Researchers have identified a soluble receptor that prevents blood vessels forming in the outer retina—a process that can lead to blindness—by sequestering vascular endothelial growth factor.
The tissues in our bodies are full of blood vessels, with the exception of cartilage and some parts of the eye. In particular, blood vessels are excluded from the cornea, lens and outer retina to prevent them from interfering with our ability to see. However, the outer retina is the most metabolically active tissue in the body, consuming more oxygen than even the brain, and the exclusion of blood vessels from this part of the retina has baffled vascular biologists for decades (Wangsa-Wirawan and Linsenmeier, 2003). Now, in eLife, Balamurali Ambati of the University of Utah and co-workers at various institutes in the US, Italy, Japan, Germany and China—including Ling Luo as first author—shed some light on this puzzle (Luo et al., 2013).
Metabolic demands are high in the outer retina because it contains large numbers of photoreceptor cells, which require a great deal of energy and oxygen to convert the light falling on the retina into electrical signals that can be processed by the brain. This can cause the outer retina’s oxygen levels to approach zero (Figure 1). Low oxygen levels normally stimulate the production of proteins, such as vascular endothelial growth factor (VEGF), that induce the formation of blood vessels and increase oxygen concentration. But this never occurs in the healthy retina, despite low oxygen levels, suggesting the presence of a powerful but unknown factor that can prevent blood-vessel formation.
Luo et al. have now identified this mysterious factor as soluble fms-like tyrosine receptor (sFLT-1). This protein, which is a shorter version of a protein called FLT-1 (a full-length VEGF receptor), is known to inhibit the activity of VEGF in other tissues. Whereas FLT-1 is a membrane-bound protein that displays signalling activity, sFLT-1 is free to circulate in the blood and interact with VEGF. However, since it does not signal, it inhibits rather than enhances the activity of VEGF, and therefore suppresses the formation of blood vessels.
Ambati and co-workers have previously shown that sFLT-1 is responsible for excluding blood vessels from the cornea (Ambati et al., 2006). Now they have turned their attention to the back of the eye and discovered that the retinal photoreceptors and the retinal pigment epithelium can also produce sFLT-1. To test the function of sFLT-1 in the retina, they injected a neutralizing antibody into the subretinal space, the region between the photoreceptors and the retinal pigment epithelium (Figure 1), in a mouse model. This led to the invasion of blood vessels into the photoreceptor layer, as did an alternative blocking strategy in which RNA interference was used to knock down sFlt-1 gene expression. Deletion of the entire Flt-1 gene in photoreceptors or in the retinal pigment epithelium also caused blood vessels to grow into the outer retina, indicating that sFLT-1 directly prevents VEGF stimulating the formation of blood vessels.
These results are clinically relevant because the growth of blood vessels in the outer retina is a major cause of blindness. For example, in wet age-related macular degeneration (wet AMD), blood vessels from the choroid, which resides below the retinal pigment epithelium, breach that layer and invade the photoreceptors above (Figure 1). Luo et al. observed a reduction in sFLT-1 levels in the outer retina in post-mortem samples from patients suffering from wet AMD, raising the intriguing possibility that inadequate suppression of endogenous VEGF might contribute to AMD development in some proportion of patients.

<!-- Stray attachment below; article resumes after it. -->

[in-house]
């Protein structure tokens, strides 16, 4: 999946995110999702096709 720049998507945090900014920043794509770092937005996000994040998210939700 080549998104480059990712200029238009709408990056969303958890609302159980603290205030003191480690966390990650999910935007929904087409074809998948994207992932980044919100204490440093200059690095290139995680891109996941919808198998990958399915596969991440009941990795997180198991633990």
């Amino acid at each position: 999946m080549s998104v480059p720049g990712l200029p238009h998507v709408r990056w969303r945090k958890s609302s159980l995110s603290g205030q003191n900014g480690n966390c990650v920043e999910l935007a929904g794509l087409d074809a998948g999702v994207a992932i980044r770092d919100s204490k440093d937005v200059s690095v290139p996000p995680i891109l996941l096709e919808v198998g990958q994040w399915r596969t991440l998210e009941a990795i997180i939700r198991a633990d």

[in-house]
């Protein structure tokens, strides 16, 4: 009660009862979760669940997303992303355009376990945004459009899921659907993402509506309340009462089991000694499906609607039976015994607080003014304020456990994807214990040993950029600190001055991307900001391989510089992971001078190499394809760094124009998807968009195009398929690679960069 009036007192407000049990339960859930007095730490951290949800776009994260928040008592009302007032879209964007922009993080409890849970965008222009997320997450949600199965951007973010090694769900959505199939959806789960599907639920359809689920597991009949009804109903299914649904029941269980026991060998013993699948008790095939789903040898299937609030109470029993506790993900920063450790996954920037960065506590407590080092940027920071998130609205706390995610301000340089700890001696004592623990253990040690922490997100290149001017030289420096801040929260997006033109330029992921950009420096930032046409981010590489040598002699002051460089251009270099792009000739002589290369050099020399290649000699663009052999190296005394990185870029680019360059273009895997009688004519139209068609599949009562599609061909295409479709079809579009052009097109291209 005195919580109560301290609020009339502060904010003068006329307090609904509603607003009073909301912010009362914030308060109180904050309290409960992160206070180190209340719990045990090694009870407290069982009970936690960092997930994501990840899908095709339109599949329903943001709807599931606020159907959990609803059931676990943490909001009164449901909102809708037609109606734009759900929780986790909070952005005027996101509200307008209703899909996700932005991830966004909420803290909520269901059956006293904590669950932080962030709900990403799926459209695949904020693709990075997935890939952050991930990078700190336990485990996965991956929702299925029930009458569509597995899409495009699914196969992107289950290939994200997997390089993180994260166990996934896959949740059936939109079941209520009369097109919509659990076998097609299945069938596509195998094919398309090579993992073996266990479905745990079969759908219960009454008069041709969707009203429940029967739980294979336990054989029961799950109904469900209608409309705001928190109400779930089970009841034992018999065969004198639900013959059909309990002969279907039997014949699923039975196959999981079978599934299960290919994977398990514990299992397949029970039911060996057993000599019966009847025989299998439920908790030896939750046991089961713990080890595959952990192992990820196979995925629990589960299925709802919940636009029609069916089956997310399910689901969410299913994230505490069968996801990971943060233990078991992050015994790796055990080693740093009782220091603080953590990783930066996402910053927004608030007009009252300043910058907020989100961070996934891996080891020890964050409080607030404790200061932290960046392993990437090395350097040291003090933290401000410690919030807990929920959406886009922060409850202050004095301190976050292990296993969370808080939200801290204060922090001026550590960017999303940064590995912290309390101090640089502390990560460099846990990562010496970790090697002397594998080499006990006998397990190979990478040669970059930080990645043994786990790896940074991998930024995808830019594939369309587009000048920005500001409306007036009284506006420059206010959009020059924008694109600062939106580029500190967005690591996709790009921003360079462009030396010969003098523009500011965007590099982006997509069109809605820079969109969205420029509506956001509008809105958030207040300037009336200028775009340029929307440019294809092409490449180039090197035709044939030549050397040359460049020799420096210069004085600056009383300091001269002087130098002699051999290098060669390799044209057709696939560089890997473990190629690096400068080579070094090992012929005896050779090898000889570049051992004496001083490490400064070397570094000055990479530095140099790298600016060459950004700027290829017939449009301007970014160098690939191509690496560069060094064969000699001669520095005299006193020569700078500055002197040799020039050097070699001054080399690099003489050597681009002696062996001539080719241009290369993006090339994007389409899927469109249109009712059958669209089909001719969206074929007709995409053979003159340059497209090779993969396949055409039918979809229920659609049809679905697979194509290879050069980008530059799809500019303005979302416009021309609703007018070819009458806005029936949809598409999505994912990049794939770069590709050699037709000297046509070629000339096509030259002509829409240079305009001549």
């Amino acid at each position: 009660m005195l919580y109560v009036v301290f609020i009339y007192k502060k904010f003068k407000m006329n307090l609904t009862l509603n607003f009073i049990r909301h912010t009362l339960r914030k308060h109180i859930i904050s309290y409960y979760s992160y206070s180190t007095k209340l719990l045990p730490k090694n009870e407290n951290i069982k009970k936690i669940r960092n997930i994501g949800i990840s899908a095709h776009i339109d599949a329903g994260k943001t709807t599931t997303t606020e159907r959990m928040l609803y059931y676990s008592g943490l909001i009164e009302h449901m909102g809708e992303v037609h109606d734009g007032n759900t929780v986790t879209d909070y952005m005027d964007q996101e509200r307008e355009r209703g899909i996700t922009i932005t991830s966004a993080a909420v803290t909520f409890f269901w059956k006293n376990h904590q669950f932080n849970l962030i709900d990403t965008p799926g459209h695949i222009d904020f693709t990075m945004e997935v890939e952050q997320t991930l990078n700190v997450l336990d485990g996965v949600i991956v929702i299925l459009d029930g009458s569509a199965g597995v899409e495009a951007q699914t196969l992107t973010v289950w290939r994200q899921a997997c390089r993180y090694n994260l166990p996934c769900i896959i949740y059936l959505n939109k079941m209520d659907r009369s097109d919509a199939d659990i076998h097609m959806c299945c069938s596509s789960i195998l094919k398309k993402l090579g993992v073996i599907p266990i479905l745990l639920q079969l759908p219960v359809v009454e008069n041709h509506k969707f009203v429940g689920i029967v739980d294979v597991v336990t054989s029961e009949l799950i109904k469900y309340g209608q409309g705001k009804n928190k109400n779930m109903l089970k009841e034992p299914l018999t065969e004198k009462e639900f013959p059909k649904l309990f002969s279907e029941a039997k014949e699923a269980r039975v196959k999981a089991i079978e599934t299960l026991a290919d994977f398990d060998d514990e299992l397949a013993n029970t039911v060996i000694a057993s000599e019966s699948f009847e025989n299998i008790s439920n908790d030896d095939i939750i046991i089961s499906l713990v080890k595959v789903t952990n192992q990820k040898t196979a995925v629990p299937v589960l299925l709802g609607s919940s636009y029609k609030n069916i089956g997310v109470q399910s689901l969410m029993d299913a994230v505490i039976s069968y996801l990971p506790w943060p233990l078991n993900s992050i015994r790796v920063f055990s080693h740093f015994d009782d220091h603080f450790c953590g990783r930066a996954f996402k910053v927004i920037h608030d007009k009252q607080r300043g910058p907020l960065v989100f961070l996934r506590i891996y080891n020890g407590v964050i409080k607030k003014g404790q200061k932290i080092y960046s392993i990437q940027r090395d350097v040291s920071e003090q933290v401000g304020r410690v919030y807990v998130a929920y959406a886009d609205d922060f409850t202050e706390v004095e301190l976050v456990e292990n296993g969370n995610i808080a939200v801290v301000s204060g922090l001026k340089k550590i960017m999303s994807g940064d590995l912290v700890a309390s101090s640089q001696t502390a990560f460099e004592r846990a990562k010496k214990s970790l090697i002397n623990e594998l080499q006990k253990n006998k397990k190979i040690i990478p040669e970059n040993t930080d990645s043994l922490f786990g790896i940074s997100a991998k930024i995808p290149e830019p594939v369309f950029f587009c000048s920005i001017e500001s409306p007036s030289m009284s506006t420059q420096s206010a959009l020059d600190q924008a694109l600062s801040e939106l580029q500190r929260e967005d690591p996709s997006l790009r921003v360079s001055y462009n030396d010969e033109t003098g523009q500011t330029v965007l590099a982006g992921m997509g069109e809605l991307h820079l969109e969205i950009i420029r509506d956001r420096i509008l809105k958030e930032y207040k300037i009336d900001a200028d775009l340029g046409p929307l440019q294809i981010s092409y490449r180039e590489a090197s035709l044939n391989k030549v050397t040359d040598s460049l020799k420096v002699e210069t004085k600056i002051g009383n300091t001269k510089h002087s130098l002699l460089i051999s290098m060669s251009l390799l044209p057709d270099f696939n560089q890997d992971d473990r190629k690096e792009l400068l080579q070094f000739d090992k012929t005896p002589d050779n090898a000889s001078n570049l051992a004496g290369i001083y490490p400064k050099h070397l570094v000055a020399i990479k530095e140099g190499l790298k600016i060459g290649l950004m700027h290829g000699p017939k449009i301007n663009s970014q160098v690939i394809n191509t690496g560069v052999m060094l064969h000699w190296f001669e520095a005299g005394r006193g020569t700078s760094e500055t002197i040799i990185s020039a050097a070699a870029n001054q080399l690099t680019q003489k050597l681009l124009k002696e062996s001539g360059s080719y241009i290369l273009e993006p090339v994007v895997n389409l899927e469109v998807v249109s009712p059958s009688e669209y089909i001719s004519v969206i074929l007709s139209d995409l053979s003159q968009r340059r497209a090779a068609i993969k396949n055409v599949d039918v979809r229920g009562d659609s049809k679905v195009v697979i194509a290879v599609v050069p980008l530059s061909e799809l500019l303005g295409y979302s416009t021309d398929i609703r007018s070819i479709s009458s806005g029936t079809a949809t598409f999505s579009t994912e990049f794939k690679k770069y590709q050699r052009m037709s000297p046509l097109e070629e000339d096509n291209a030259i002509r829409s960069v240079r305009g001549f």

Indeed, drugs that suppress the activity of VEGF in the eye have proven highly successful in treating wet AMD. The anti-VEGF agent Avastin is a humanized antibody that was initially approved for cancer therapy but soon found to dramatically improve vision in wet AMD patients. A modified version of this antibody (Lucentis) was subsequently approved for intraocular use (Rosenfeld et al., 2006), and a third, similar anti-VEGF agent (Eylea) has also recently been approved (Stewart et al., 2012).
Although these inhibitors have greatly improved treatment prospects for wet AMD and other types of visual loss—including diabetic retinopathy and other conditions that affect the working-age population—there is growing concern about the long-term use of anti-VEGFs because some base level of VEGF function appears integral to the health of the eye. The work of Luo et al. is reassuring, therefore, because it demonstrates that VEGF inhibitors occur naturally in the healthy retina, so it could be argued that treatment with anti-VEGF merely mimics what is already happening in the retina.
The challenges facing all anti-VEGF therapies include the need to block VEGF in specific layers of the retina and to avoid excessive concentrations of VEGF inhibitors in the eye. Gene therapy offers the possibility of sustained low-dose delivery, and trials that use adenoviral vectors to express sFlt-1 in the subretinal space, arguably the most ‘natural’ anti-VEGF approach, are currently on-going with patients who suffer from wet AMD. Luo et al. also suggest that sFLT-1 expression by the retinal pigment epithelium is directional, which facilitates its export to the adjacent choroidal blood vessels. This would potentially allow the development of strategies to target anti-VEGF therapies more specifically within the eye.
Ranibizumab for neovascular age-related macular degenerationN Engl J Med 355:1419–1431.https://doi.org/10.1056/NEJMoa054481